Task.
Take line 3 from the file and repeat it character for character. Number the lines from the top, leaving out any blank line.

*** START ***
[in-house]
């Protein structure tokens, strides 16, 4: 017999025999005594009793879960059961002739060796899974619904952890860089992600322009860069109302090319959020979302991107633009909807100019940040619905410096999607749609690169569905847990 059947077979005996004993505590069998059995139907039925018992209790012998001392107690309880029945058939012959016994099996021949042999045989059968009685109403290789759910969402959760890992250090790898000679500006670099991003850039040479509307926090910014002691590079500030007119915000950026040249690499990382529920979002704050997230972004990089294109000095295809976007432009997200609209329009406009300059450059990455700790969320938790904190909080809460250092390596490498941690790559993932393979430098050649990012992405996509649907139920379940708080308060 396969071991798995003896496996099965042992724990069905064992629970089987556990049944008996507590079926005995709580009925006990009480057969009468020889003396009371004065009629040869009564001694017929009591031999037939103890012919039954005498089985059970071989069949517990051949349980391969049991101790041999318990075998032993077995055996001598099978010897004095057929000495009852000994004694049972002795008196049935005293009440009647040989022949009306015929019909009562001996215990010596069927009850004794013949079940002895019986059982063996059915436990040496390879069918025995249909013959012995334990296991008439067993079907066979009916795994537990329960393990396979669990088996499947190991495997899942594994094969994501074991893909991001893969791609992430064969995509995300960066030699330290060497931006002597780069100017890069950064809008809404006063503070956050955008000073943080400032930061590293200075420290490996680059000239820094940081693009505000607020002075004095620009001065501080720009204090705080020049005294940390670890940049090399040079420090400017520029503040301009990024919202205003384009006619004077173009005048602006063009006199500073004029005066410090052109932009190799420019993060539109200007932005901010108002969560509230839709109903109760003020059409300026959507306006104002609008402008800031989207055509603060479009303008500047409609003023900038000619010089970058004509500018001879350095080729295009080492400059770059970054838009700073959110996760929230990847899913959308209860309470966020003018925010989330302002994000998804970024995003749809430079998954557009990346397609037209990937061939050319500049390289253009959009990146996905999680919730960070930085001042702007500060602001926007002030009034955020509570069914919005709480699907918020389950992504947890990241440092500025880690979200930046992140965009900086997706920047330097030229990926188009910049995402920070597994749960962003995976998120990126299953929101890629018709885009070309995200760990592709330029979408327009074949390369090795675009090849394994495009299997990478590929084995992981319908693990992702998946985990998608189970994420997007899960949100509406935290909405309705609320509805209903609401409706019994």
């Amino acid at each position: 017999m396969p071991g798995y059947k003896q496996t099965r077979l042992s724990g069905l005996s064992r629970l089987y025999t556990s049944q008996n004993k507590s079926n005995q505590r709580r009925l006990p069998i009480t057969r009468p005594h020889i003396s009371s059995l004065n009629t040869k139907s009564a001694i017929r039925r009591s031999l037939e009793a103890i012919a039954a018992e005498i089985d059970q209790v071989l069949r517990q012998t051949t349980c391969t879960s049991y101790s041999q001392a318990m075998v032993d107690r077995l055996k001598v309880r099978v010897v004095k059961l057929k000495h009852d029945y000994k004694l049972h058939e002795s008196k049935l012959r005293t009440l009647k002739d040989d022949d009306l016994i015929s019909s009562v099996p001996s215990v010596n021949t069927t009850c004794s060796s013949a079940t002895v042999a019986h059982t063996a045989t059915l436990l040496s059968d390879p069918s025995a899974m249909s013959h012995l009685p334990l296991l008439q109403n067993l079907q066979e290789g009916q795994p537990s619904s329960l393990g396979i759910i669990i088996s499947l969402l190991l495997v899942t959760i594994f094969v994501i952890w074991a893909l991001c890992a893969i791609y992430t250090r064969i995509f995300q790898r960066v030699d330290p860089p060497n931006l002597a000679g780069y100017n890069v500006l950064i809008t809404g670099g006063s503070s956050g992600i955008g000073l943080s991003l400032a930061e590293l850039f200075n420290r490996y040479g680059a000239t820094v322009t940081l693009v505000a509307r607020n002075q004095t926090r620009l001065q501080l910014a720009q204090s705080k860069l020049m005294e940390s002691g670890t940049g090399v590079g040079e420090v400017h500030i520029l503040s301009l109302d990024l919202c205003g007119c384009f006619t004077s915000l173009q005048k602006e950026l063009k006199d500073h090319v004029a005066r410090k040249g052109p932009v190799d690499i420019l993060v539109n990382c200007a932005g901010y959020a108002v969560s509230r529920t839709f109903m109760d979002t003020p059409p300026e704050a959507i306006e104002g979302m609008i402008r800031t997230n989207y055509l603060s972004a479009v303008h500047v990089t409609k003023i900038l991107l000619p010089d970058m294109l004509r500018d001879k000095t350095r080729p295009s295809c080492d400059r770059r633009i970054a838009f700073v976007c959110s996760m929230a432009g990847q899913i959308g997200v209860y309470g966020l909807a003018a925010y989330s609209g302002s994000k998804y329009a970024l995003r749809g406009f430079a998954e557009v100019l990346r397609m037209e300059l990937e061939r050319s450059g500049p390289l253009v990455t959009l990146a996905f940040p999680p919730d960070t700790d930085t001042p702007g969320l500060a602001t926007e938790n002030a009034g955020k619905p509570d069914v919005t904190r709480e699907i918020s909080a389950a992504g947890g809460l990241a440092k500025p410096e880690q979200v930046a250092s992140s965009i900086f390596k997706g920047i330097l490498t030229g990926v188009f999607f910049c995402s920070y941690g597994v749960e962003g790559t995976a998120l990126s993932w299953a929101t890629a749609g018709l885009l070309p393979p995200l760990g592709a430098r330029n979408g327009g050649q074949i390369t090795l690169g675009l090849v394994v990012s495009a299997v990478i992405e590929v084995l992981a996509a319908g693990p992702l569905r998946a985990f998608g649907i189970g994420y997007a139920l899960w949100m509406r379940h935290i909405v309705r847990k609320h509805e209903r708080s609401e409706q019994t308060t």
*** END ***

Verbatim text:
């Amino acid at each position: 017999m396969p071991g798995y059947k003896q496996t099965r077979l042992s724990g069905l005996s064992r629970l089987y025999t556990s049944q008996n004993k507590s079926n005995q505590r709580r009925l006990p069998i009480t057969r009468p005594h020889i003396s009371s059995l004065n009629t040869k139907s009564a001694i017929r039925r009591s031999l037939e009793a103890i012919a039954a018992e005498i089985d059970q209790v071989l069949r517990q012998t051949t349980c391969t879960s049991y101790s041999q001392a318990m075998v032993d107690r077995l055996k001598v309880r099978v010897v004095k059961l057929k000495h009852d029945y000994k004694l049972h058939e002795s008196k049935l012959r005293t009440l009647k002739d040989d022949d009306l016994i015929s019909s009562v099996p001996s215990v010596n021949t069927t009850c004794s060796s013949a079940t002895v042999a019986h059982t063996a045989t059915l436990l040496s059968d390879p069918s025995a899974m249909s013959h012995l009685p334990l296991l008439q109403n067993l079907q066979e290789g009916q795994p537990s619904s329960l393990g396979i759910i669990i088996s499947l969402l190991l495997v899942t959760i594994f094969v994501i952890w074991a893909l991001c890992a893969i791609y992430t250090r064969i995509f995300q790898r960066v030699d330290p860089p060497n931006l002597a000679g780069y100017n890069v500006l950064i809008t809404g670099g006063s503070s956050g992600i955008g000073l943080s991003l400032a930061e590293l850039f200075n420290r490996y040479g680059a000239t820094v322009t940081l693009v505000a509307r607020n002075q004095t926090r620009l001065q501080l910014a720009q204090s705080k860069l020049m005294e940390s002691g670890t940049g090399v590079g040079e420090v400017h500030i520029l503040s301009l109302d990024l919202c205003g007119c384009f006619t004077s915000l173009q005048k602006e950026l063009k006199d500073h090319v004029a005066r410090k040249g052109p932009v190799d690499i420019l993060v539109n990382c200007a932005g901010y959020a108002v969560s509230r529920t839709f109903m109760d979002t003020p059409p300026e704050a959507i306006e104002g979302m609008i402008r800031t997230n989207y055509l603060s972004a479009v303008h500047v990089t409609k003023i900038l991107l000619p010089d970058m294109l004509r500018d001879k000095t350095r080729p295009s295809c080492d400059r770059r633009i970054a838009f700073v976007c959110s996760m929230a432009g990847q899913i959308g997200v209860y309470g966020l909807a003018a925010y989330s609209g302002s994000k998804y329009a970024l995003r749809g406009f430079a998954e557009v100019l990346r397609m037209e300059l990937e061939r050319s450059g500049p390289l253009v990455t959009l990146a996905f940040p999680p919730d960070t700790d930085t001042p702007g969320l500060a602001t926007e938790n002030a009034g955020k619905p509570d069914v919005t904190r709480e699907i918020s909080a389950a992504g947890g809460l990241a440092k500025p410096e880690q979200v930046a250092s992140s965009i900086f390596k997706g920047i330097l490498t030229g990926v188009f999607f910049c995402s920070y941690g597994v749960e962003g790559t995976a998120l990126s993932w299953a929101t890629a749609g018709l885009l070309p393979p995200l760990g592709a430098r330029n979408g327009g050649q074949i390369t090795l690169g675009l090849v394994v990012s495009a299997v990478i992405e590929v084995l992981a996509a319908g693990p992702l569905r998946a985990f998608g649907i189970g994420y997007a139920l899960w949100m509406r379940h935290i909405v309705r847990k609320h509805e209903r708080s609401e409706q019994t308060t």